On July 26th, 1980 Kenneth Tynan died at the age of fifty-three. It was his last request for his body to be buried in the grounds adjacent to the College building where C.S. Lewis was his tutor. In a note he left for his wife Kathleen he also included a sentence in French: Âme étonneée, et receuvez-vous dansle sein de votre miséricorde (“At the hour of my death, may You be the Refuge of my astonished soul, and receive it into Your merciful breast”). At his funeral at Holy Cross Anglican church, Oxford, the rector, Austin Farrer remarked about the impact that C.S. Lewis had had on Kenneth. He said in his sermon that Lewis had an ability not merely to give proofs for God and His Kingdom, but Lewis had an ability to describe God and His Kingdom in a way that it felt like home and made his readers feel like it was their true home as well. At the graveside where Kenneth Peacock Tynan was buried his thirteen-year-old daughter, Roxana, read three sentences from C.S. Lewis’s last sermon, The Weight of Glory:

The books or the music in which we thought the beauty was located will betray us if we trust to them; it was not in them, it only came through them, and what came through them was longing. These things—the beauty, the memory of our own past—are good images of what we really desire; but if they are mistaken for the thing itself, they turn into dumb idols, breaking the hearts of their worshippers. For they are not the thing itself; they are only the scent of a flower we have not found, the echo of a tune we have not heard, news from a country we have never yet visited.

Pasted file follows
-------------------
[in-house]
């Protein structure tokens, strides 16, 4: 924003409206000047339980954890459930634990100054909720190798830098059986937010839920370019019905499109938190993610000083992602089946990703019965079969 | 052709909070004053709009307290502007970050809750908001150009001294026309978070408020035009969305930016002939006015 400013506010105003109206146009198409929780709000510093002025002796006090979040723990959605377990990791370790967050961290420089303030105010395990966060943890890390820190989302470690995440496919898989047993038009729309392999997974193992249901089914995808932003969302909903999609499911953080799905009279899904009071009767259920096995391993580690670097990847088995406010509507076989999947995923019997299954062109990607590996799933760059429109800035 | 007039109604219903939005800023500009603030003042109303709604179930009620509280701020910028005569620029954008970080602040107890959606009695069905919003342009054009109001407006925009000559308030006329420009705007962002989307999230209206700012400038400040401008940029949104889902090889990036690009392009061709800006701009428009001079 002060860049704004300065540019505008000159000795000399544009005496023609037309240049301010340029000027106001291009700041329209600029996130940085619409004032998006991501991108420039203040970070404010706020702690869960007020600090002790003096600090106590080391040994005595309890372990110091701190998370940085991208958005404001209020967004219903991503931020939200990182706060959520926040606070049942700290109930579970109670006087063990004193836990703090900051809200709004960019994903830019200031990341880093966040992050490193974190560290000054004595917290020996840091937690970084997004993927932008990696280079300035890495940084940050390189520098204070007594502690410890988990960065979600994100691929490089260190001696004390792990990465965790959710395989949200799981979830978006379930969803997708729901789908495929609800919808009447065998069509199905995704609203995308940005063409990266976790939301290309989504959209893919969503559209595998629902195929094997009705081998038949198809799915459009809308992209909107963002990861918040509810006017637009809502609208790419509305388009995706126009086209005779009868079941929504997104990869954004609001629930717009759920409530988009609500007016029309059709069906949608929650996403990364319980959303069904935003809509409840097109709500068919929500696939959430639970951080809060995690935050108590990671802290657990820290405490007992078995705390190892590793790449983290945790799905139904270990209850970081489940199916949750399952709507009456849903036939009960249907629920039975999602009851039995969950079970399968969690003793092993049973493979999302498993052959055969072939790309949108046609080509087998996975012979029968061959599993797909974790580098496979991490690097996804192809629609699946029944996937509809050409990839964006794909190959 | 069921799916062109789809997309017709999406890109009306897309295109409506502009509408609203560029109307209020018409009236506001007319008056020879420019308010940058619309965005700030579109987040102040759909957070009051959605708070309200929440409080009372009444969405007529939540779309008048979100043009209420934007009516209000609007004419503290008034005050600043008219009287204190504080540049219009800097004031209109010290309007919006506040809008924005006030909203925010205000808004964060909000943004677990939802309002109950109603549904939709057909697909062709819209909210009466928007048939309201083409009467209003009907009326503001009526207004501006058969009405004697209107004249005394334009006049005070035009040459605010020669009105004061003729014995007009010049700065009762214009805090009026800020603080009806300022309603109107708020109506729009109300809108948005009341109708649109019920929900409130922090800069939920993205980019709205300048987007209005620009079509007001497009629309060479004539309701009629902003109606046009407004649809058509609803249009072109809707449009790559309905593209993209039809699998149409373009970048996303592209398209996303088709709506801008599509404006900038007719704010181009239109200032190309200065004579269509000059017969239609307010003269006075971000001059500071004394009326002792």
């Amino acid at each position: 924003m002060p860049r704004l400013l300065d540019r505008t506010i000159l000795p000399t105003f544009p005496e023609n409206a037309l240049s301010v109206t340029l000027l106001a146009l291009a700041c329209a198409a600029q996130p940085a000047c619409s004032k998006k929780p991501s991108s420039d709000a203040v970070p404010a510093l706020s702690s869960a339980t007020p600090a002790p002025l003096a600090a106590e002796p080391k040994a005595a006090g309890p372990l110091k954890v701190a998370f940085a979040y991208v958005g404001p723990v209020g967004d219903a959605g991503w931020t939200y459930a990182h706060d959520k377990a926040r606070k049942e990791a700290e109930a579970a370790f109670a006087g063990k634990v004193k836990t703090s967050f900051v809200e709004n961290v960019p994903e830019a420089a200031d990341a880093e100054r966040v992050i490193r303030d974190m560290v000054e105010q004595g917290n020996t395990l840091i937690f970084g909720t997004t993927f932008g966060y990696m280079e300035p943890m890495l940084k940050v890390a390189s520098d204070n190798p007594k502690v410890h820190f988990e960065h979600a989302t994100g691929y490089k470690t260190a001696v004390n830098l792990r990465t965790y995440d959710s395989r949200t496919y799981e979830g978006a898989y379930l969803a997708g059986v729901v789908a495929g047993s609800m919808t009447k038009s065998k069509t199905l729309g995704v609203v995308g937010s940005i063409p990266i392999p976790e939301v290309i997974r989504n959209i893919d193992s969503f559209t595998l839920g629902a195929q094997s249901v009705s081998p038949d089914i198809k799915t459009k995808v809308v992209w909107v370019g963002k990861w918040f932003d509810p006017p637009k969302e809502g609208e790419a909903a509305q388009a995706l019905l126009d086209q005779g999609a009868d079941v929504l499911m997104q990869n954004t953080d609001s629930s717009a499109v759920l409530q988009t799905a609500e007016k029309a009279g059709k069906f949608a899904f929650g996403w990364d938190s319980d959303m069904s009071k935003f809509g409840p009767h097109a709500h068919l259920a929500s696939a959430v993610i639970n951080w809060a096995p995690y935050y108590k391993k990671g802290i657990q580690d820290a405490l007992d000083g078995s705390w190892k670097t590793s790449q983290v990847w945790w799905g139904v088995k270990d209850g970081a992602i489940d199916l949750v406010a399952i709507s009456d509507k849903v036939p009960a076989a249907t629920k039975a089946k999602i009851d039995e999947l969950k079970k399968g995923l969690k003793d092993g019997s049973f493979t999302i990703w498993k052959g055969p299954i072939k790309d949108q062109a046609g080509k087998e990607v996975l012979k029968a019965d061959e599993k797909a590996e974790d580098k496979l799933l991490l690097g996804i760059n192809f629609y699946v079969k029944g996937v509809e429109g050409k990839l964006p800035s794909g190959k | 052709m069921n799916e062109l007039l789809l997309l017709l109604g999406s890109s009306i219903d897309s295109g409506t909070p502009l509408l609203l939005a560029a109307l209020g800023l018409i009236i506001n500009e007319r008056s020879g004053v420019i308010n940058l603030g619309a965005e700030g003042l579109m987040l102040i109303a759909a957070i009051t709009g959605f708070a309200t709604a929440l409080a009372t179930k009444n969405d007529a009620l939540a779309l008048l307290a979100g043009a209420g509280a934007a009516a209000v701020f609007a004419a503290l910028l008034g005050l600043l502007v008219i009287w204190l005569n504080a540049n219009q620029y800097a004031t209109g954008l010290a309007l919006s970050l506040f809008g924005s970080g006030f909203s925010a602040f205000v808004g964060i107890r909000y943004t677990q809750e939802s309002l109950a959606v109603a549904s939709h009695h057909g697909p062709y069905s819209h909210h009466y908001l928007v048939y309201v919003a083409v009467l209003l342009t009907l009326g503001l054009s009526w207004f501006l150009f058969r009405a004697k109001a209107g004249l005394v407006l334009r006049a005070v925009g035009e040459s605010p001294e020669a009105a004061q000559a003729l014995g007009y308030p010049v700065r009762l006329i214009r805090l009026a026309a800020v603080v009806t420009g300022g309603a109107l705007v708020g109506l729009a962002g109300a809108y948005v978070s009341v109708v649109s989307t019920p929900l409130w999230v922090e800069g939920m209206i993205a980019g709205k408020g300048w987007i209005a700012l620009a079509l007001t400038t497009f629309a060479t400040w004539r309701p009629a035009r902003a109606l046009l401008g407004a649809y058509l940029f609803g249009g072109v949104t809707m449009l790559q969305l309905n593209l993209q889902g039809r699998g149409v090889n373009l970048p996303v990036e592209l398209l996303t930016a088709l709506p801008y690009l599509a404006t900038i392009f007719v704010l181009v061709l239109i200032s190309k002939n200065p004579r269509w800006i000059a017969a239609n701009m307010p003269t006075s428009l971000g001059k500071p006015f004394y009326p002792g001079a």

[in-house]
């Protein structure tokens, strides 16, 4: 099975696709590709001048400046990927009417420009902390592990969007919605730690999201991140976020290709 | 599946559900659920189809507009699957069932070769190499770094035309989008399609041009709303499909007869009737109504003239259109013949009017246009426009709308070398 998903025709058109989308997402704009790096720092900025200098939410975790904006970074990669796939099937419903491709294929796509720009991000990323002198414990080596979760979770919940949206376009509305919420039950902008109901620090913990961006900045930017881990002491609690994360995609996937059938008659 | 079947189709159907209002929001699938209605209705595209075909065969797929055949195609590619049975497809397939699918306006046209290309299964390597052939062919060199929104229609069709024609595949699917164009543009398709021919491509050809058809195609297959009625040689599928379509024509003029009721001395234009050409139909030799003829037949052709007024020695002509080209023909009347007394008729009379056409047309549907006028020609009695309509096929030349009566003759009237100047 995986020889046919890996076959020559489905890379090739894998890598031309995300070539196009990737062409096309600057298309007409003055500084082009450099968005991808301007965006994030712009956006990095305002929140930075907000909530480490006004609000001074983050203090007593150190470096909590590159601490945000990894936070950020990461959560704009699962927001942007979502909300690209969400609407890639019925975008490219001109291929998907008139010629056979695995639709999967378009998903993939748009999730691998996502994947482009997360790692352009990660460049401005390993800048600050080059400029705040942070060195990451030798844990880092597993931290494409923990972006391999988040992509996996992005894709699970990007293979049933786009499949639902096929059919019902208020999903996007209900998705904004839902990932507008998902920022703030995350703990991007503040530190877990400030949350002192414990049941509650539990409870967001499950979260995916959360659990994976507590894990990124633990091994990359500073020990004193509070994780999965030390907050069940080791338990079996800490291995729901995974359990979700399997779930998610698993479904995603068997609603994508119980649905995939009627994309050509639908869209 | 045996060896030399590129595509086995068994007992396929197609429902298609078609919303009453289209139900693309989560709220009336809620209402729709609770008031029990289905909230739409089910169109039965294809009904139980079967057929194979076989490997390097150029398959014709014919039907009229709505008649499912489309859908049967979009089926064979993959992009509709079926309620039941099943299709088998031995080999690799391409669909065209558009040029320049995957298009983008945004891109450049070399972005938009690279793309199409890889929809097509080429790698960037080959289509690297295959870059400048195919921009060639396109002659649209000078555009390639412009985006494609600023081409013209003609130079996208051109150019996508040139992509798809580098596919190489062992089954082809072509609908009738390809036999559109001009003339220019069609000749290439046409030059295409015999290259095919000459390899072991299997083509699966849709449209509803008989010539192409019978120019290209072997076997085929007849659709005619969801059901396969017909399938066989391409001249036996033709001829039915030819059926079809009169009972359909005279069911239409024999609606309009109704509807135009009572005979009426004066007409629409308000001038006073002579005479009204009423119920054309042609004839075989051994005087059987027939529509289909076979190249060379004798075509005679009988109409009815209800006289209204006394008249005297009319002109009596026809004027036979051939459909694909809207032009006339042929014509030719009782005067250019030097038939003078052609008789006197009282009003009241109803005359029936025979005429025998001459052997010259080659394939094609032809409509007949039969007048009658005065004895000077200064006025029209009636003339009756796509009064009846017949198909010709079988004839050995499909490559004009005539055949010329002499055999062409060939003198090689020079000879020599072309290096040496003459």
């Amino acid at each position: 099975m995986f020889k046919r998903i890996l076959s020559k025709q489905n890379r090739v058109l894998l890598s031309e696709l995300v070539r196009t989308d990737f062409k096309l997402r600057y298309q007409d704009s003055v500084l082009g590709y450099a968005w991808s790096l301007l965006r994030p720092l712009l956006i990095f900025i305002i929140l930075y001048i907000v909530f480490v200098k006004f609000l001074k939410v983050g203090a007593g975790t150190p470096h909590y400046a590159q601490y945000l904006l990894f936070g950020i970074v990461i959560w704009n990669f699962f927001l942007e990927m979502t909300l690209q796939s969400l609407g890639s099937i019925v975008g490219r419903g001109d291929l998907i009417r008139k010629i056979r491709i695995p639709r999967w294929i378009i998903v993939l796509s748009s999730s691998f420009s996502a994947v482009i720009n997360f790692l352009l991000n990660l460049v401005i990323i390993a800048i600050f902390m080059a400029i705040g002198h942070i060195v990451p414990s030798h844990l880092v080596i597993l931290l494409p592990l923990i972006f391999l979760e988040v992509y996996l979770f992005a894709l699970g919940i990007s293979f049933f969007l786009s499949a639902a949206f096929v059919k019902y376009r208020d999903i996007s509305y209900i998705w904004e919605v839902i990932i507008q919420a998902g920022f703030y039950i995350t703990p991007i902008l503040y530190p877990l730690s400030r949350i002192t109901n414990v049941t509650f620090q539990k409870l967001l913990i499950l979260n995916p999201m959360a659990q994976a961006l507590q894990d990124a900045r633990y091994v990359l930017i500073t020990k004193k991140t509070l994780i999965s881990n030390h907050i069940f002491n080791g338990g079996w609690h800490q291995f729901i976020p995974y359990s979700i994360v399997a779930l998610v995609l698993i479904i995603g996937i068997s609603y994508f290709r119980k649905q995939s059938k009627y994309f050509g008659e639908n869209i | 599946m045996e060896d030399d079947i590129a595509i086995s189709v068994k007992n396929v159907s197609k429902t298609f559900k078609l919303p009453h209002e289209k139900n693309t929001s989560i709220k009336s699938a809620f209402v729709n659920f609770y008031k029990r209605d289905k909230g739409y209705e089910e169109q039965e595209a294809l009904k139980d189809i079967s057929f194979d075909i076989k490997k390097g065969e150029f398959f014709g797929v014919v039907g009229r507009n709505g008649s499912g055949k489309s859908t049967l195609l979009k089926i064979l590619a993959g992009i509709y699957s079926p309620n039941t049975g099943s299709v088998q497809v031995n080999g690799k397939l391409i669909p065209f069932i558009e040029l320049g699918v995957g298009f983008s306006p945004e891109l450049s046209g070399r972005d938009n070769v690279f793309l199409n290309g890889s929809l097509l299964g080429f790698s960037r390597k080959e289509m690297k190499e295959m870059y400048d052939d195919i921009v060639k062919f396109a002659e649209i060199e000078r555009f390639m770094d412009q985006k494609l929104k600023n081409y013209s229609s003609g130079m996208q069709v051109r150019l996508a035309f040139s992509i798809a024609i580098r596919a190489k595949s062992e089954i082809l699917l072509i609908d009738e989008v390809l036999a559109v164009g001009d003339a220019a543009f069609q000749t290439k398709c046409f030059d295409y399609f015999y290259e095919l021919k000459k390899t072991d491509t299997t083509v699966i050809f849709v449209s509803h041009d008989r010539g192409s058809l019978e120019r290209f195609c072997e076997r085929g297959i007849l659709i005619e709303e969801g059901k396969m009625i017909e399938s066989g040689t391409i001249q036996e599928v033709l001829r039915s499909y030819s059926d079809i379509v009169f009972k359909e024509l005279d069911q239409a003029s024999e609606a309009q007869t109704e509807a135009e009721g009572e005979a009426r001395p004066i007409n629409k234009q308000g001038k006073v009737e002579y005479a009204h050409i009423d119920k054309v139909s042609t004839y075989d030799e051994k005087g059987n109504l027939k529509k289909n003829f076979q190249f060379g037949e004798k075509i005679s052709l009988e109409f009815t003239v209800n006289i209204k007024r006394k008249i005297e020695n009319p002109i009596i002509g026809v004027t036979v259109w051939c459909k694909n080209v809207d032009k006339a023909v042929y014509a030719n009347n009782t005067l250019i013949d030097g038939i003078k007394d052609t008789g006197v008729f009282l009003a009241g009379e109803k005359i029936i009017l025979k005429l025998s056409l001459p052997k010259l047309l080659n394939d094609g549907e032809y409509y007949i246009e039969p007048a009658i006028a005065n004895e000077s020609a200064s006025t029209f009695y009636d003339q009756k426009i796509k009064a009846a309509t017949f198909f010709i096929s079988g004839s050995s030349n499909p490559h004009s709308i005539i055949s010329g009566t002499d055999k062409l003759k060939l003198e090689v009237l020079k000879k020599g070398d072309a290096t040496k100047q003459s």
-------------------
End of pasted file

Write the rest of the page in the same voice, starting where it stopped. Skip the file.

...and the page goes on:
Jacobs, Alan. The Narnian: The Life and Imagination of C. S. Lewis (p. 314). HarperCollins. Kindle Edition.

Did Tynan respond to C.S. Lewis’s invitation to turn to Christ as his Lord? We may never know. But one thing we can be sure of is that the life, the character, and the devotion to Christ exhibited by C.S. Lewis who faithfully attended his local Anglican church every Sunday made a deep and lasting impression on the confused, lonely, and traumatised Kenneth Tynan. And, who knows? Every Sunday when your next-door neighbours see you leave to go to join your church family, what impact does it eventually have on them? Perhaps it might actually be having a deep impact? We can only wonder and imagine

Your Pastor,

Andrew

Let me know what you think below in the comment section and feel free to share this someone who might benefit from this Pastor’s Desk.

1 Comment

  1. Stuart Piggin

    There is a sedimentary reality about this relationship between one who found God in all the trials of life and another who, by ’straying’ into his orbit, found solace and the courage to go on in his own trials. Is it a good second best, if one finds it hard to have a relationship with God, to have a relationship with someone who does have a relationship with God? Who knows where it will lead, just as one wonders where being seen going to church each Sunday by one’s neighbours leads. That last point of yours, Andrew, is as encouraging as the story of Kenneth Tynan is fascinating.

    Reply